Goshen News, Goshen, IN

Local News

February 12, 2014

Indiana mayors push back on Pence tax plan

INDIANAPOLIS – Mayors from across the state are in open revolt against Gov. Mike Pence’s plan to cut a tax on business equipment, challenging his promises to protect their communities from the plan’s effects.

On Tuesday, about 50 mayors from big cities and small towns crowded into a press conference to denounce the plan that would eliminate $1 billion in revenue collected by local governments, schools and libraries.

The mayors – Republicans and Democrats – called for the Legislature to kill two Pence-supported bills that would begin to wind down the tax unless the state comes up with revenue to offset the cut.

“I’ve never seen mayors so united in trying to defend our communities,” said Angola Mayor Richard Hickman, president of the Indiana Association of Cities and Towns, known as IACT.

The pressure may be working.

Hours after the press conference, Pence met with a handful of mayors and told them he’s “open” to the idea of the state replacing revenues lost under the Senate’s version of his plan. The Senate bill would exempt smaller companies from paying the business equipment tax.

“This would ensure that any reform of this tax does not unduly burden local governments or shift the cost of this tax onto hardworking Hoosiers,” Pence said.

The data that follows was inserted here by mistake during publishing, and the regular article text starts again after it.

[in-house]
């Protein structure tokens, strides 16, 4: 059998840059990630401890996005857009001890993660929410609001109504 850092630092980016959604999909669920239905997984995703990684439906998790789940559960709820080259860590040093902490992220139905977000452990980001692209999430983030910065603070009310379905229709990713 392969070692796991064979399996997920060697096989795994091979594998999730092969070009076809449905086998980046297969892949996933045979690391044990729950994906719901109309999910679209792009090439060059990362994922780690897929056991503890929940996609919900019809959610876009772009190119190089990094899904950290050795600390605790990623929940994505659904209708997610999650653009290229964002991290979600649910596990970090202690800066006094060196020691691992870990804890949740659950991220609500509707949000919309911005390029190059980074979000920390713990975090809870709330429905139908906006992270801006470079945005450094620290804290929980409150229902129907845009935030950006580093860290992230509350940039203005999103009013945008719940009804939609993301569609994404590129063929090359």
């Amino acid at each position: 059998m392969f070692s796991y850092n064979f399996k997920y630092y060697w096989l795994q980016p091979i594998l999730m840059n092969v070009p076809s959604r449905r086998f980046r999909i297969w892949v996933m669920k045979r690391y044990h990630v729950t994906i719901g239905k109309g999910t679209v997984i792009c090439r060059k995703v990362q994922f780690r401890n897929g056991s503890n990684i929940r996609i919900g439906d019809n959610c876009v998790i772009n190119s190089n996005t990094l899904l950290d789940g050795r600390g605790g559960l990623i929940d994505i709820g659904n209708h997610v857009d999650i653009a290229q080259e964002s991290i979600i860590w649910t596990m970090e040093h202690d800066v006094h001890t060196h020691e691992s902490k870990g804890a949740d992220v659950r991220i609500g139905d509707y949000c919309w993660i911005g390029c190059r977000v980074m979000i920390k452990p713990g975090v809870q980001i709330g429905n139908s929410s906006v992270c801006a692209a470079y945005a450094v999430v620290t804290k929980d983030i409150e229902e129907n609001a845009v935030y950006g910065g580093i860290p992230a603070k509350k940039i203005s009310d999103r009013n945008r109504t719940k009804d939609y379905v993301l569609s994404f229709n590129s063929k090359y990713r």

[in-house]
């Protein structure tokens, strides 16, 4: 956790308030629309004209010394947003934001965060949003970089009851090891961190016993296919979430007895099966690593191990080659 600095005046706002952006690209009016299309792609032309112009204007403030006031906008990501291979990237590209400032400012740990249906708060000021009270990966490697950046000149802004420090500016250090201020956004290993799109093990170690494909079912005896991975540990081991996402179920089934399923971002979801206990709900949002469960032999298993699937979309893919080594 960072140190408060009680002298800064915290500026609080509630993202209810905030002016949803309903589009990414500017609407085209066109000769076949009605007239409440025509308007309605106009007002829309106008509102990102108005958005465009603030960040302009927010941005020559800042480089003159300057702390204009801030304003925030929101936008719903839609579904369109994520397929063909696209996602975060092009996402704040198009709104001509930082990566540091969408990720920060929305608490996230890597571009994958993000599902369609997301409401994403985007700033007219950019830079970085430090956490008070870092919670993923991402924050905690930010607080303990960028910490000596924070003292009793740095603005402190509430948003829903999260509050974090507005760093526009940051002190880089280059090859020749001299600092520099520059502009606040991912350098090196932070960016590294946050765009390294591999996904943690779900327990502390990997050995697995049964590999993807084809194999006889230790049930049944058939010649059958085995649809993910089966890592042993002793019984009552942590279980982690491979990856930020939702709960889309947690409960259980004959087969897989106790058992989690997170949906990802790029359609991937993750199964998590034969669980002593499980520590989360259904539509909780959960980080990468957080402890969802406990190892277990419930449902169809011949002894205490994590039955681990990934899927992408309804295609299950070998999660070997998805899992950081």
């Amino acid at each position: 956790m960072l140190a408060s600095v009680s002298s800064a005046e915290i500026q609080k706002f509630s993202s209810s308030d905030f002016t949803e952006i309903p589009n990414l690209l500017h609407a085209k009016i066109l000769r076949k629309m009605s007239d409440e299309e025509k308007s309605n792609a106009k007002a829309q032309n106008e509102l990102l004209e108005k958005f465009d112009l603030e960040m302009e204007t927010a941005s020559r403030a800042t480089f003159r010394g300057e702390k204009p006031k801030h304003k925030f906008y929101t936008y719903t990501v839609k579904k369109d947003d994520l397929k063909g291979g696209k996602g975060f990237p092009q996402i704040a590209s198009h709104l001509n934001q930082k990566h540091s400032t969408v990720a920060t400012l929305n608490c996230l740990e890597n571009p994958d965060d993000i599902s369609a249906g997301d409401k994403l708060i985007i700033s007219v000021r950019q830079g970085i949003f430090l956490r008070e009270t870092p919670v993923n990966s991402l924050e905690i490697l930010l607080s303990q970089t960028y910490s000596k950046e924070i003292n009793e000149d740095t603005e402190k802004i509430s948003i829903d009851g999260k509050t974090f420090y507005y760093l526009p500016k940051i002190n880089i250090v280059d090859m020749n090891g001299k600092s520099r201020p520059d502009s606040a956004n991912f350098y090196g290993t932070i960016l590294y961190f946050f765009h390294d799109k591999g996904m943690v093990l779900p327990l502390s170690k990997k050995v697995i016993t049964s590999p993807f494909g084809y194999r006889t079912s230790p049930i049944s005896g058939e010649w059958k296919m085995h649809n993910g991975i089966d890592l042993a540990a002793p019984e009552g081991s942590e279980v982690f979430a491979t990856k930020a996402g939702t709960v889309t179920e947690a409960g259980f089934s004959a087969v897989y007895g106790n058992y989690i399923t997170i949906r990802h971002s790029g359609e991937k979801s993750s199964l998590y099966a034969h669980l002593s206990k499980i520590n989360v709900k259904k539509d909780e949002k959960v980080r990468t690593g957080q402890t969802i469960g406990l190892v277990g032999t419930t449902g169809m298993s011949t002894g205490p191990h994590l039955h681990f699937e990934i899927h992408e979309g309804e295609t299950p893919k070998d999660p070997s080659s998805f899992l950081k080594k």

That brought a conciliatory response from some of the mayors in the meeting. Kokomo Mayor Greg Goodnight called Pence’s gesture progress. “However, he didn’t indicate a replacement for those funds, so this still has to go through the legislative process,” Goodnight said.

Local leaders remain wary. Pence offered the mayors no details on a source of the replacement money. Nor would his pledge cover the House version of the bill, which proposes giving counties the authority to kill the business equipment tax.

And there’s no promise from legislative leaders that they’ll go along with the idea. To date, the Legislature’s fiscal leaders have vowed not to re-open the budget process, which is needed to find state replacement revenues.

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